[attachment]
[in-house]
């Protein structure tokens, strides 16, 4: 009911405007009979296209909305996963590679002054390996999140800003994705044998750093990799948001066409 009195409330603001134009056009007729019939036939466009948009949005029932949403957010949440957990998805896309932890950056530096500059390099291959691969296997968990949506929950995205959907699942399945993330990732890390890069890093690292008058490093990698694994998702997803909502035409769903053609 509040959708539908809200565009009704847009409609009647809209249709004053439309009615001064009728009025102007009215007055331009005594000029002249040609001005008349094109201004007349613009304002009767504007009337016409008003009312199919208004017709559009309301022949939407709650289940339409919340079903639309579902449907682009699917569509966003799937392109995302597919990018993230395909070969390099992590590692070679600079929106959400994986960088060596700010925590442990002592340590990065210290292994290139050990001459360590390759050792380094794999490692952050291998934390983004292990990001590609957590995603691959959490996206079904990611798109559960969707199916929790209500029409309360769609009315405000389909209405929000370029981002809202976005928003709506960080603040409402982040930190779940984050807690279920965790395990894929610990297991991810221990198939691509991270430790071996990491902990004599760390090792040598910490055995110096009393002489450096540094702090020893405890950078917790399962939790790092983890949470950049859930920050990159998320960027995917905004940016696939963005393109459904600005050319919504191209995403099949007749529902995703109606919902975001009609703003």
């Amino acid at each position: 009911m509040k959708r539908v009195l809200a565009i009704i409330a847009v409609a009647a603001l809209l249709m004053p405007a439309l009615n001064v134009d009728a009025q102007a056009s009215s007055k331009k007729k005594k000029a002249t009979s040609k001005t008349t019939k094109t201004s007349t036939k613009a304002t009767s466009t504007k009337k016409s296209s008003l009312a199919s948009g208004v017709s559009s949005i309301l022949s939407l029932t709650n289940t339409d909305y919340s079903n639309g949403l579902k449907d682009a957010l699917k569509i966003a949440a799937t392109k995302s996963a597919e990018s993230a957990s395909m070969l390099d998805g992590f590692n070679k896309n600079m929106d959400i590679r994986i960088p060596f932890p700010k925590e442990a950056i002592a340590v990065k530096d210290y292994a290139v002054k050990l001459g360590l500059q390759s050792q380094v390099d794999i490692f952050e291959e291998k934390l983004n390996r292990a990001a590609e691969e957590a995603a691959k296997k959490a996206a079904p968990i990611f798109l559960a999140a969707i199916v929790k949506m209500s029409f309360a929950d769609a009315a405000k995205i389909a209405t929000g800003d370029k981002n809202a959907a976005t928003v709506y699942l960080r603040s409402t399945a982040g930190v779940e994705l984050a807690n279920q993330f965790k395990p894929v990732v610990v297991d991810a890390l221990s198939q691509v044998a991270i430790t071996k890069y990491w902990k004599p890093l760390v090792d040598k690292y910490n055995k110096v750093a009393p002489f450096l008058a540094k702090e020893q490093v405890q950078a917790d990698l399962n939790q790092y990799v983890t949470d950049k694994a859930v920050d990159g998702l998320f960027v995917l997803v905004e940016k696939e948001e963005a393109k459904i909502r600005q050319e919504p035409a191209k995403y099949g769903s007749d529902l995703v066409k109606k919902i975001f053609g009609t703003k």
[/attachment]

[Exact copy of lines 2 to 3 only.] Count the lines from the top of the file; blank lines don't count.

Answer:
């Protein structure tokens, strides 16, 4: 009911405007009979296209909305996963590679002054390996999140800003994705044998750093990799948001066409 009195409330603001134009056009007729019939036939466009948009949005029932949403957010949440957990998805896309932890950056530096500059390099291959691969296997968990949506929950995205959907699942399945993330990732890390890069890093690292008058490093990698694994998702997803909502035409769903053609 509040959708539908809200565009009704847009409609009647809209249709004053439309009615001064009728009025102007009215007055331009005594000029002249040609001005008349094109201004007349613009304002009767504007009337016409008003009312199919208004017709559009309301022949939407709650289940339409919340079903639309579902449907682009699917569509966003799937392109995302597919990018993230395909070969390099992590590692070679600079929106959400994986960088060596700010925590442990002592340590990065210290292994290139050990001459360590390759050792380094794999490692952050291998934390983004292990990001590609957590995603691959959490996206079904990611798109559960969707199916929790209500029409309360769609009315405000389909209405929000370029981002809202976005928003709506960080603040409402982040930190779940984050807690279920965790395990894929610990297991991810221990198939691509991270430790071996990491902990004599760390090792040598910490055995110096009393002489450096540094702090020893405890950078917790399962939790790092983890949470950049859930920050990159998320960027995917905004940016696939963005393109459904600005050319919504191209995403099949007749529902995703109606919902975001009609703003």
């Amino acid at each position: 009911m509040k959708r539908v009195l809200a565009i009704i409330a847009v409609a009647a603001l809209l249709m004053p405007a439309l009615n001064v134009d009728a009025q102007a056009s009215s007055k331009k007729k005594k000029a002249t009979s040609k001005t008349t019939k094109t201004s007349t036939k613009a304002t009767s466009t504007k009337k016409s296209s008003l009312a199919s948009g208004v017709s559009s949005i309301l022949s939407l029932t709650n289940t339409d909305y919340s079903n639309g949403l579902k449907d682009a957010l699917k569509i966003a949440a799937t392109k995302s996963a597919e990018s993230a957990s395909m070969l390099d998805g992590f590692n070679k896309n600079m929106d959400i590679r994986i960088p060596f932890p700010k925590e442990a950056i002592a340590v990065k530096d210290y292994a290139v002054k050990l001459g360590l500059q390759s050792q380094v390099d794999i490692f952050e291959e291998k934390l983004n390996r292990a990001a590609e691969e957590a995603a691959k296997k959490a996206a079904p968990i990611f798109l559960a999140a969707i199916v929790k949506m209500s029409f309360a929950d769609a009315a405000k995205i389909a209405t929000g800003d370029k981002n809202a959907a976005t928003v709506y699942l960080r603040s409402t399945a982040g930190v779940e994705l984050a807690n279920q993330f965790k395990p894929v990732v610990v297991d991810a890390l221990s198939q691509v044998a991270i430790t071996k890069y990491w902990k004599p890093l760390v090792d040598k690292y910490n055995k110096v750093a009393p002489f450096l008058a540094k702090e020893q490093v405890q950078a917790d990698l399962n939790q790092y990799v983890t949470d950049k694994a859930v920050d990159g998702l998320f960027v995917l997803v905004e940016k696939e948001e963005a393109k459904i909502r600005q050319e919504p035409a191209k995403y099949g769903s007749d529902l995703v066409k109606k919902i975001f053609g009609t703003k």